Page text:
Greenland


I was having a chat with a musician friend of mine about the consistency of David Lowery's discography the other day. Although we discussed Camper Van Beethoven a bit, most of our thoughts revolved around Cracker. This is a band that even through their highs and lows, they always release quality records. Cracker is sometimes just good, sometimes amazing, but always quality.

My introduction to the world of Lowery came from Cracker's 1992 album Brand, with their hit "Teen Angst (What The World Needs Now)." From there I jumped over to Camper Van Beethoven albums, obsessing over songs such as "Pictures Of Matchstick Men" and "Take The Skinheads Bowling." With a career spanning multiple decades, you'd think that Lowery would have nothing left to prove. Hit songs, critically acclaimed records, yet he has just offered up one of the finest Cracker albums to date.

The new record, Greenland, seems to be a journey of self-discovery. Kicking off with "Something You Ain't Got," we are given a fat slice of juicy Americana, with just the perfect amount of twang. Greenland really is an unusual album, with plenty of little twists and turns to keep your ears on their toes. "Maggie," the second song on the album, is Cracker's first new original tune since 2002, offering up a mid-tempo pop song that admits that he is damaged while he asks for his heart to not be broken.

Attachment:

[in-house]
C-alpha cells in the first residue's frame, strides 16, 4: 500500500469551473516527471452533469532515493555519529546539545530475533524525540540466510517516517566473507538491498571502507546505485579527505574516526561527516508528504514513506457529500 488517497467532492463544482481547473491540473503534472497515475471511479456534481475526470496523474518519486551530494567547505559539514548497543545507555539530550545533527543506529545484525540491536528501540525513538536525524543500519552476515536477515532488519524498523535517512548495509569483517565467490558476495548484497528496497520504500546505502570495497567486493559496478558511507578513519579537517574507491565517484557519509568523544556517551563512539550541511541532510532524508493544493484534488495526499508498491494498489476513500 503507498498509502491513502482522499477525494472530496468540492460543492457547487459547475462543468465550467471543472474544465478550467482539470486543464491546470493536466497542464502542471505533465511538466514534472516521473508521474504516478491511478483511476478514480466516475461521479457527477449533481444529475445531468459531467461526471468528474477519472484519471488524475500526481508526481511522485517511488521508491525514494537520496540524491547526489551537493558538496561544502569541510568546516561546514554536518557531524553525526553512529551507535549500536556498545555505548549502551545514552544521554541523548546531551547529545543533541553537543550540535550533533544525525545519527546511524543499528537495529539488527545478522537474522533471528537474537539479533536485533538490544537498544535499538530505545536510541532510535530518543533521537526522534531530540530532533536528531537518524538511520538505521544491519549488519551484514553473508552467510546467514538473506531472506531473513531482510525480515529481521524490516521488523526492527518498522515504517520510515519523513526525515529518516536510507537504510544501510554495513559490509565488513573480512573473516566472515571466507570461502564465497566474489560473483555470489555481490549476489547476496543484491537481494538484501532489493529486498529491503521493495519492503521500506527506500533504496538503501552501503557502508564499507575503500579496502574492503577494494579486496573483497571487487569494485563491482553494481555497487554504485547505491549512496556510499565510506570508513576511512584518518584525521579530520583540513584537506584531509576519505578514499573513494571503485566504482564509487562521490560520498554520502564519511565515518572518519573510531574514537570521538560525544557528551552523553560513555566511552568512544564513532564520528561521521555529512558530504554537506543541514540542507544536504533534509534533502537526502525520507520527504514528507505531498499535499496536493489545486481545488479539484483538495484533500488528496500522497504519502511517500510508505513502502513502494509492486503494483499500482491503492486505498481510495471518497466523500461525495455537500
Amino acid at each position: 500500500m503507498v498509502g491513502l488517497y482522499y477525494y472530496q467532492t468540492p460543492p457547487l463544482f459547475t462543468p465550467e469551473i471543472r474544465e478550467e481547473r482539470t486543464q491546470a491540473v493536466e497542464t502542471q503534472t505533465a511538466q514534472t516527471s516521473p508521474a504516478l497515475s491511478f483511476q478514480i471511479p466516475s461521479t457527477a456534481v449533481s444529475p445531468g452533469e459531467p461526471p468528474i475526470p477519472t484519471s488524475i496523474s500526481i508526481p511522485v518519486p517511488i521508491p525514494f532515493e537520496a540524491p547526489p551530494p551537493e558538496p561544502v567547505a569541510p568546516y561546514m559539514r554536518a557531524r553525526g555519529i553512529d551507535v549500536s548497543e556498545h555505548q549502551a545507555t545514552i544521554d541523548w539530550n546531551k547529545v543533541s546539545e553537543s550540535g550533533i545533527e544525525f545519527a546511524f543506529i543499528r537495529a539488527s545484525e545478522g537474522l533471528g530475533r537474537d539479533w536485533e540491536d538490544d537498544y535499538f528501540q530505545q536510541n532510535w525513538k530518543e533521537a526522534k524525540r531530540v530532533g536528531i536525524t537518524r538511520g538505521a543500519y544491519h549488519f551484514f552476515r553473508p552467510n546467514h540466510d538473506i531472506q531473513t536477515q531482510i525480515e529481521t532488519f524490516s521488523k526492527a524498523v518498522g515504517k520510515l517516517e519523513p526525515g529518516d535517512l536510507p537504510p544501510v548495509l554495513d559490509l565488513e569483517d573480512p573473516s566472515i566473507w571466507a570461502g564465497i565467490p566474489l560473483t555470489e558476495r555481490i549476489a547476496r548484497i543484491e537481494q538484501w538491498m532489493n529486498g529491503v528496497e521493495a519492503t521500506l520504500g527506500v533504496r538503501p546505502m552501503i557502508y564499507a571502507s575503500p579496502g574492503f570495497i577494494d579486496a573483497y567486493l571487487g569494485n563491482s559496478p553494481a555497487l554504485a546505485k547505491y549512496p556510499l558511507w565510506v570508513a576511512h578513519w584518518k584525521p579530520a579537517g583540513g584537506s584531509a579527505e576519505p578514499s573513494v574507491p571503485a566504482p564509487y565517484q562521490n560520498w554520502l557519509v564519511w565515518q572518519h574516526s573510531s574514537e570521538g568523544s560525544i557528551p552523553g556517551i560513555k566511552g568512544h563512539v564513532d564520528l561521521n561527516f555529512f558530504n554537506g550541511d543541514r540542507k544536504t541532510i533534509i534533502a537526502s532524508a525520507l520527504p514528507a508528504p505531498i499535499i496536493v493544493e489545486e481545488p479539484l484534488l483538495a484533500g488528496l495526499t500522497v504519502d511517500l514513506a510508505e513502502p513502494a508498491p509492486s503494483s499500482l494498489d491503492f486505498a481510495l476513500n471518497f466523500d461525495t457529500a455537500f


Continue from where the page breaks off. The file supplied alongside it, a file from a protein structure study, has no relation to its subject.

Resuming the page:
The journey continues with "Where Have Those Days Gone," which is a rock road trip to California. Picking the tempo up and slathering on the angst, Lowery turns his amps up to eleven on "Gimme One More Chance." Yeah, there is plenty of rock & roll left in this band. The bass lines are big, the guitar riffs are even bigger, allowing Cracker to remind us of how great of a rock band they really are.

One of the biggest surprises comes along during "Minotaur," with spaced out guitar lines and huge dynamic changes that are more than just slightly reminiscent of Pink Floyd. If you are craving some old-school Cracker, skip down to "Everybody Gets One For Free." In an ideal world, this would be on every damn rock radio station from coast to coast. It is that good.

This is one hell of a great summertime jam. From country to blues to psych rock, Lowery crosses many musical roads on his journey through Greenland. With this new album, Cracker remains as one of the truly great American rock bands.

Cracker
Cooking Vinyl

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Greenland